Fun Facts about Nickel
The chemical element nickel (Ni) has the atomic number 28 and belongs to the category of transition metals, which are found between the group 2 metals and the group 13 non-metals on the periodic table. It is one of only a few elements that are naturally magnetic at room temperature. Nickel is hard, silver-colored, ductile, and malleable, and these properties make it useful for a wide range of applications. It is also often combined with other metals such as iron to form alloys that have their own distinct characteristics and uses.
Fact 1: The name nickel comes from a German word meaning "devil's copper".
Nickel was discovered in 1751 by Axel Fredrick Cronstedt, a Swedish mineralogist. When testing a new mineral called niccolite, he was unable to extract any copper or cobalt from it. Instead, he found a new white metal with interesting properties such as magnetism. It was given the name "kupfernickel", meaning roughly "devil's copper", because impure ore with niccolite present resulted in a strange, brittle product that was nonetheless similar to copper in color.
Fact 2: Many common household products contain nickel.
Stainless steel is one nickel alloy that is used to make appliances ranging from refrigerators and stoves to pots and pans. Stainless steel does not rust easily and is quite strong, making it popular with many manufacturers. Nickel is also found in some magnets and in some batteries used to power devices such as cell phones and computers.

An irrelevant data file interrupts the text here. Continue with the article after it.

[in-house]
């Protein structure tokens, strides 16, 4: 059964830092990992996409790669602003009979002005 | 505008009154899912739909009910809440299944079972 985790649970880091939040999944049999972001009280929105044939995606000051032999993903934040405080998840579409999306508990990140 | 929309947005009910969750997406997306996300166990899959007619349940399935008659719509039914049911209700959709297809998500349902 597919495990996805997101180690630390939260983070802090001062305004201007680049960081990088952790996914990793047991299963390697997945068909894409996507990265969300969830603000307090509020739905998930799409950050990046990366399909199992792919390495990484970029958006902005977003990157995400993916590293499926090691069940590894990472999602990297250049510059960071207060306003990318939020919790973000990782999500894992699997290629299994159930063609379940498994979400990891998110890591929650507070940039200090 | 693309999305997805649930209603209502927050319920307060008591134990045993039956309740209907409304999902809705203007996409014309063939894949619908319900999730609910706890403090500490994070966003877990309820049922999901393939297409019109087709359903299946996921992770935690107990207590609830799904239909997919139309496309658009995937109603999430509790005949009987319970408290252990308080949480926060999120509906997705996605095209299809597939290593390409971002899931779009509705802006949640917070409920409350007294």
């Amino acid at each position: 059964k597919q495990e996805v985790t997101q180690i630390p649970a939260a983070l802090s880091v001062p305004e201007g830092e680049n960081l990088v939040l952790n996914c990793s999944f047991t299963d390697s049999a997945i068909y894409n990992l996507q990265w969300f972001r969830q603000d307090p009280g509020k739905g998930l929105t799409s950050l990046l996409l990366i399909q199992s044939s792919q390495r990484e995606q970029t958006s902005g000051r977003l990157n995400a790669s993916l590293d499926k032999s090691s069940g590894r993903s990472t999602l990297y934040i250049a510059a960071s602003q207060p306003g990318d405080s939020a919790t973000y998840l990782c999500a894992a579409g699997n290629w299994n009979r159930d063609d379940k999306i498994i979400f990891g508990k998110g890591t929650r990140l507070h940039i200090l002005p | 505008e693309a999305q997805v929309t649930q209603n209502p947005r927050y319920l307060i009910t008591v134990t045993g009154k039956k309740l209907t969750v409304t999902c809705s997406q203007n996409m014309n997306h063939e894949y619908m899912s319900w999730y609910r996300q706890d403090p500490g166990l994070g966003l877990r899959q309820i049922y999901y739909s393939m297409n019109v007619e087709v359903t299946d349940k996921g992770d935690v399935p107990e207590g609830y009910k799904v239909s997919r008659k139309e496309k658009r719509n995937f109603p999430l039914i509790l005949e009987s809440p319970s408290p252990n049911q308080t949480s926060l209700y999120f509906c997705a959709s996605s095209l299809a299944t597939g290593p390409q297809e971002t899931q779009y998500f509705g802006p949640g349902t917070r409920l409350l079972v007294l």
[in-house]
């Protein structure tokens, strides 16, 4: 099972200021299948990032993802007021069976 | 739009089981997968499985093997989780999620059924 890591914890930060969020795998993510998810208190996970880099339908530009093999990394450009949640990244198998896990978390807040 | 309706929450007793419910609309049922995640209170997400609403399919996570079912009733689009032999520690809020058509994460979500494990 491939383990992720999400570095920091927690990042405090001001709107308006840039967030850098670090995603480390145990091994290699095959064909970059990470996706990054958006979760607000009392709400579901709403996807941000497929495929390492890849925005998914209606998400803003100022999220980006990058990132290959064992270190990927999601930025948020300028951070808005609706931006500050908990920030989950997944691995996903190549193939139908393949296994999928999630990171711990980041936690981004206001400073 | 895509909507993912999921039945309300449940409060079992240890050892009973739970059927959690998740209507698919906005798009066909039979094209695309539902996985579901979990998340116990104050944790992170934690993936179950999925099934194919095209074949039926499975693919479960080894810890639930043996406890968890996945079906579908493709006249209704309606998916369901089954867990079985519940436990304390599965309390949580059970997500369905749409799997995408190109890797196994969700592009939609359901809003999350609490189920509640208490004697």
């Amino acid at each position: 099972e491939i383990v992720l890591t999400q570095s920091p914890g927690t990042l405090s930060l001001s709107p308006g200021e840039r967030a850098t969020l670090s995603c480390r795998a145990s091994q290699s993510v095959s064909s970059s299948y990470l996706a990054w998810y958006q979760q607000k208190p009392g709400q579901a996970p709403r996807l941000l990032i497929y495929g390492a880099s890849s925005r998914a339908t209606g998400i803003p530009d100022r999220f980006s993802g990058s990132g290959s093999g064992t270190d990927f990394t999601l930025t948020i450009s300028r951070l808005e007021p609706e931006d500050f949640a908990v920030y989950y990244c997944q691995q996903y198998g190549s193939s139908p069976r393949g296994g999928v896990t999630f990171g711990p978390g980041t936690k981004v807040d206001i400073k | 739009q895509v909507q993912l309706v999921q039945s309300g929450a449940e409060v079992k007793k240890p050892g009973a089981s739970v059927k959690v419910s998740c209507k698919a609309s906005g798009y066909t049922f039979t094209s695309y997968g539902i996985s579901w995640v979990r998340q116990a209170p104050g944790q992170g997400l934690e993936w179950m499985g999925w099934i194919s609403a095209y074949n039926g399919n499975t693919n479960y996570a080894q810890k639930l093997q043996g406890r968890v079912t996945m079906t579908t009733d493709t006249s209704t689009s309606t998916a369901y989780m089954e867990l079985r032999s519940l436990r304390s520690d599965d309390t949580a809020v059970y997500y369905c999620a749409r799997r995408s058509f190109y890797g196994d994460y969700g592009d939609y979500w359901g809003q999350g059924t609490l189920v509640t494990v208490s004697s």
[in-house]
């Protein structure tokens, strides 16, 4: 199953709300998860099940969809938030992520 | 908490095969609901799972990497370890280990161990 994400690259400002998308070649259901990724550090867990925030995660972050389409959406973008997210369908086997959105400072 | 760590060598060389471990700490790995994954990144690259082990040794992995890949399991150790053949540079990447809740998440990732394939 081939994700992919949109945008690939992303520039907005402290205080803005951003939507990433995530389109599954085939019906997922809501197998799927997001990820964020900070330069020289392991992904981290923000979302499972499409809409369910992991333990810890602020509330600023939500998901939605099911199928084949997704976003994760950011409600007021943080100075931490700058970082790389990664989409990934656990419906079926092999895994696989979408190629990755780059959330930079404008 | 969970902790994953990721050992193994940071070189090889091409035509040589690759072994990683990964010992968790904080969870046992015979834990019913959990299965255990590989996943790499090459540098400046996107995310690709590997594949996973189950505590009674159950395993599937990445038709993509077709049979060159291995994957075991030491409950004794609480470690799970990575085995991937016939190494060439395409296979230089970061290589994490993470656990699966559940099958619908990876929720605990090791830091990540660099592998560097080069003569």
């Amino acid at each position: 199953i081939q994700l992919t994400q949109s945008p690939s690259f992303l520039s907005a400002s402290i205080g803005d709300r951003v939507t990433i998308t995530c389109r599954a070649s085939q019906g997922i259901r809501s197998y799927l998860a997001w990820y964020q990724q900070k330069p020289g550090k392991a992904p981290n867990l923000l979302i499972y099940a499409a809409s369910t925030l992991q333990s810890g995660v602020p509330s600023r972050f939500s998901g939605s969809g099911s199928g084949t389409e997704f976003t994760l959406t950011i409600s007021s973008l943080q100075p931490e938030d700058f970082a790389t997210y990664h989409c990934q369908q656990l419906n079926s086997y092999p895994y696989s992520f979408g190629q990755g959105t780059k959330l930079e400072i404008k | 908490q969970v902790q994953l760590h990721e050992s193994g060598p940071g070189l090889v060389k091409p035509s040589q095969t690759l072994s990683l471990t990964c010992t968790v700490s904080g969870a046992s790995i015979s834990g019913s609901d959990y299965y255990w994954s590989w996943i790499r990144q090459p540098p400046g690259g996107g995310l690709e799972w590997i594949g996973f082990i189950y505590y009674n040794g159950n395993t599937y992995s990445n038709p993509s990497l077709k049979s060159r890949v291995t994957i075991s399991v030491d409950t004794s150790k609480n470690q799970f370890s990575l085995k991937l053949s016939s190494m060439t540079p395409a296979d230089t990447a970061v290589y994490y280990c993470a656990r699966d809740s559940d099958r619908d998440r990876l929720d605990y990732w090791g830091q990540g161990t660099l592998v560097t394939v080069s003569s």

Fact 3: Nickel is commonly found in meteorites.
Scientists estimate that approximately two thirds of the known meteorites contain iron-nickel, which consists predominantly of iron but also has a significant nickel component. This means that meteorites have far greater levels of nickel than terrestrial rocks. It also makes them magnetic and frequently gives them a metallic appearance. Testing a sample for nickel content is a common way to determine if it is likely to be a meteorite.
Fact 4: Nickel is required for animal and plant health.
Nickel contributes to a variety of cellular processes in humans and other animals. For example, it can activate and inhibit enzymes, change membrane characteristics, and influence hormone production or activity. Oatmeal, chocolate, and nuts all contain significant amounts of nickel. In plants, nickel activates an enzyme that breaks down urea and prevents it from causing toxic effects. Plants growing in soil containing low amounts of nickel can show a strong growth response and yield increase when they are sprayed with a nickel solution.
Fact 5: Nickel can also negatively affect human health.
Although nickel is useful for many different applications, people can also develop nickel allergies, which result in itchy rashes or blisters. Nickel is present in many different products, but one of the most common is inexpensive earrings. Other people develop health problems, including cancer, as a result of breathing in dust or gas that contains nickel on a regular basis. Although the oral toxic dose of nickel is quite high, excessive levels of nickel can negatively affect human growth, development, and immune system function.